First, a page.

Although it may be difficult to find out who may get infected with novel coronavirus, some researchers in public health agree that the more important problem might be who has already been exposed.one biotech firm put the theory to use last week in Telluride, Colorado.
United Biomedical is also partnering with San Miguel County, which includes the famed ski destination Rocky Mountain, to check its 8,000 people for COVID-19 antibodies — making it the country’s first city to do comprehensive antibody testing. The aim, officials said, is to determine from the blood of a victim that proof already exists that the person has been exposed. With that knowledge, authorities will then determine if quarantines and bans need to proceed and whether they need to be as common as they are now around the country in states and towns.
“The purpose of this is to prove that by using research, you can reliably bring a whole county back to its new standard as easily as possible,” said Lou Reese, Co-CEO of United Biomedical and its affiliate COVAXX.
Reese emphasized that the research plan should be extended if successful, “starting right now in the hot-spot places to fix this crisis, avoid the hysteria and bring people into their life and back to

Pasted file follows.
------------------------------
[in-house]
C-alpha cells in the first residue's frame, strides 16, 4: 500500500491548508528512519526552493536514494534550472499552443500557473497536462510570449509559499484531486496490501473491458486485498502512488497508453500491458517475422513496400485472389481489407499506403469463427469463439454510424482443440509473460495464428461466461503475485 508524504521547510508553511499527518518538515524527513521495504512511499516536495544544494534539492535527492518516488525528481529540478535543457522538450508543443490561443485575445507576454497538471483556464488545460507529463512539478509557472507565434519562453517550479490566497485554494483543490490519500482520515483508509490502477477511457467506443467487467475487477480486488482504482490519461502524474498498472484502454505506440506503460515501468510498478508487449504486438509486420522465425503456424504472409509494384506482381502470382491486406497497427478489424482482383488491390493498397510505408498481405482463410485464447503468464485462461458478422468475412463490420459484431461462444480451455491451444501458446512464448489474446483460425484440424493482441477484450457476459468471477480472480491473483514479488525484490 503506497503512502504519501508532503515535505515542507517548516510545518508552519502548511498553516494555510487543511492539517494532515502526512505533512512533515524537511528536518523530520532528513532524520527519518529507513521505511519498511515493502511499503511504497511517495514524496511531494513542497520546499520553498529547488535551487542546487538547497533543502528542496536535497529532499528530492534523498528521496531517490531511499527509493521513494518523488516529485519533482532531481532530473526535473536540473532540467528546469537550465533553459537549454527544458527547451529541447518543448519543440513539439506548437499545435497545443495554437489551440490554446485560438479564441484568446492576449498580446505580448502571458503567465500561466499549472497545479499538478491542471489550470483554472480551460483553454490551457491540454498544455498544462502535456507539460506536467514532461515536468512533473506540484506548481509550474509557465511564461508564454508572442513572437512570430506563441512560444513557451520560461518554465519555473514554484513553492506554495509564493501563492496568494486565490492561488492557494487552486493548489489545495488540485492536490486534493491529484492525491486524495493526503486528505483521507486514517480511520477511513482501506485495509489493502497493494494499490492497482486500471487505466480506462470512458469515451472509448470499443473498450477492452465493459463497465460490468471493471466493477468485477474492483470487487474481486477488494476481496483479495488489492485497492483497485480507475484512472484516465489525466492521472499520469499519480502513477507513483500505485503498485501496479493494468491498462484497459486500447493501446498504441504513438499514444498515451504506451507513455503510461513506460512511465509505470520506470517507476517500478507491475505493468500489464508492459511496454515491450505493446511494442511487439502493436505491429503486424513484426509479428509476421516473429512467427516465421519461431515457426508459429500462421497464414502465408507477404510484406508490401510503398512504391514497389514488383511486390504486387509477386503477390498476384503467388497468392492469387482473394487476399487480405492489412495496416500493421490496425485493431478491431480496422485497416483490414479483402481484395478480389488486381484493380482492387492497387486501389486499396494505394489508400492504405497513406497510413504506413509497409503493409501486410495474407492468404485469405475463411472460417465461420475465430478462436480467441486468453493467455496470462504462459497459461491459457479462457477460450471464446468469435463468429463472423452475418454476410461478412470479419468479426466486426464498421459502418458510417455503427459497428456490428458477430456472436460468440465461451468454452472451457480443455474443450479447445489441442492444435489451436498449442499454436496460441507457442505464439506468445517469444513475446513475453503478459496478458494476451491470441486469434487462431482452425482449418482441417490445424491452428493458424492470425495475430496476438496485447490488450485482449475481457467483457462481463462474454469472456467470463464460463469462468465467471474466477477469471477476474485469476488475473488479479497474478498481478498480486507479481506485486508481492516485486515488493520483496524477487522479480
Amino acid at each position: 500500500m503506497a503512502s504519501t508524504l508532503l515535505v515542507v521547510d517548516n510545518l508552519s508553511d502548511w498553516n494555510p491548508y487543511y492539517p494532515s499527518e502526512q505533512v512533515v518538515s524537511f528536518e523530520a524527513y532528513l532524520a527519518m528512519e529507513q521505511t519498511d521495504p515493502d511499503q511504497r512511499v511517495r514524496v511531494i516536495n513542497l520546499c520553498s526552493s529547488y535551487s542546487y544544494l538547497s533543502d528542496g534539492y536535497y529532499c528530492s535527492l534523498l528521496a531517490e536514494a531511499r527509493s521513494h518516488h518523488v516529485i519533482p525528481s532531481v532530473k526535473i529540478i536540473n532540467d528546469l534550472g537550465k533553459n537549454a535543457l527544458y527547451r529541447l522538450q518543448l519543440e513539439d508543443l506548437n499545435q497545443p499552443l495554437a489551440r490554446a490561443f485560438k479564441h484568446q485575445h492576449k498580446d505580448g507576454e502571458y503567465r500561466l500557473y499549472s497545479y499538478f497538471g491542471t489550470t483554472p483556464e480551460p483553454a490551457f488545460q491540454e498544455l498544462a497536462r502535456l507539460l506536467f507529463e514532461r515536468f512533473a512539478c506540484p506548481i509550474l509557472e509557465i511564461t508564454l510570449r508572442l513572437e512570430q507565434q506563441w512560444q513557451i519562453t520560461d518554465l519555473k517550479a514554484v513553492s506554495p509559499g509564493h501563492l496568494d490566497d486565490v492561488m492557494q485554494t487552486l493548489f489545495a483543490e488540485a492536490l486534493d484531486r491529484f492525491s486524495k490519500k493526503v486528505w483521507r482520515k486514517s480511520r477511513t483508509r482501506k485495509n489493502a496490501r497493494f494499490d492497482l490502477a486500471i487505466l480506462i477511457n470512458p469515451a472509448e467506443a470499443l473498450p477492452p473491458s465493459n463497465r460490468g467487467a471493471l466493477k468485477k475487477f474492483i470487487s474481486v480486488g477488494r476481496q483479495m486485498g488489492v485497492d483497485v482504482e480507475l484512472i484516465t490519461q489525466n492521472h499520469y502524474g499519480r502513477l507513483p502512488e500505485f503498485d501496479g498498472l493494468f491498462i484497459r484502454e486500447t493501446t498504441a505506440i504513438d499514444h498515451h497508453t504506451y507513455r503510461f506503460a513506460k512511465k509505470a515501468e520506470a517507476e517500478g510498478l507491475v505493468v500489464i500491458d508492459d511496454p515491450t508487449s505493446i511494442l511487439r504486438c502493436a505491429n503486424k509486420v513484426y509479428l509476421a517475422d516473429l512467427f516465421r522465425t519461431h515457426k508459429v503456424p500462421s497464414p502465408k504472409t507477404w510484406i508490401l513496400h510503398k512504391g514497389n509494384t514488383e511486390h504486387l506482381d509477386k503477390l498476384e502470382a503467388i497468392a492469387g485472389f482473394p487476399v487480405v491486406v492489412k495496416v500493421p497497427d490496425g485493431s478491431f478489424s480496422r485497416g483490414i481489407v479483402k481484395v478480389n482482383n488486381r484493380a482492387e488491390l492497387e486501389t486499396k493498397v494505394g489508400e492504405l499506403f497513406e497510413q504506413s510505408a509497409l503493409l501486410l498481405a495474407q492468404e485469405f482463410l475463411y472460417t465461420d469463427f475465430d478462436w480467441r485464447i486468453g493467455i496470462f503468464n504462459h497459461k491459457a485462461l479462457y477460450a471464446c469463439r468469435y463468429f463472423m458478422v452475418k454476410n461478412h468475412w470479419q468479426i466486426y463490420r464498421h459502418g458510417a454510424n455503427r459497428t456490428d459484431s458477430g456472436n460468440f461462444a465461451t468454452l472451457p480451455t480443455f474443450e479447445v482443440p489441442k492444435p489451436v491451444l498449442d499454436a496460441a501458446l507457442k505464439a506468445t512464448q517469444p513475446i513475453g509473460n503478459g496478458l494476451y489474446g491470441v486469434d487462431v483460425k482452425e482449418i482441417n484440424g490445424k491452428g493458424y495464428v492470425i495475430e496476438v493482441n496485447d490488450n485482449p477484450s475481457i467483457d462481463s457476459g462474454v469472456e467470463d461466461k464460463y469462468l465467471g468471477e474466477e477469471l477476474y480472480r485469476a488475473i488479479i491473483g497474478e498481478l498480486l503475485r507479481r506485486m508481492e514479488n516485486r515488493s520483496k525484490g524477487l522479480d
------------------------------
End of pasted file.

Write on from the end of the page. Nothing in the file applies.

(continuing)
The theory behind the principle of measurement is not complex. Anyone who contracts the coronavirus will produce antibodies in their blood, normally within 10 days, even though the patient has such a mild case that signs are not present. Antibodies are antibodies that help the body fend off an intruding infection — but they are also unmistakable forensic confirmation of where the infection was.
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Since it is widely accepted that someone who has had an infection has at least a partial immunity, a person who has had COVID-19 does not need to stay locked up this weekend like millions of Americans — in New York, California, Washington State and elsewhere across the world. What is uncertain is whether the immunity is long-lasting, or whether those with antibodies to coronavirus will continue to harbor the virus, posing a possible danger to others.
For example, individuals with a MERS infection — a virus of the same species — are unlikely to be reinfected immediately after treatment, but according to the CDC, “It is not yet clear if comparable immune safety would be found for COVID-19 patients.”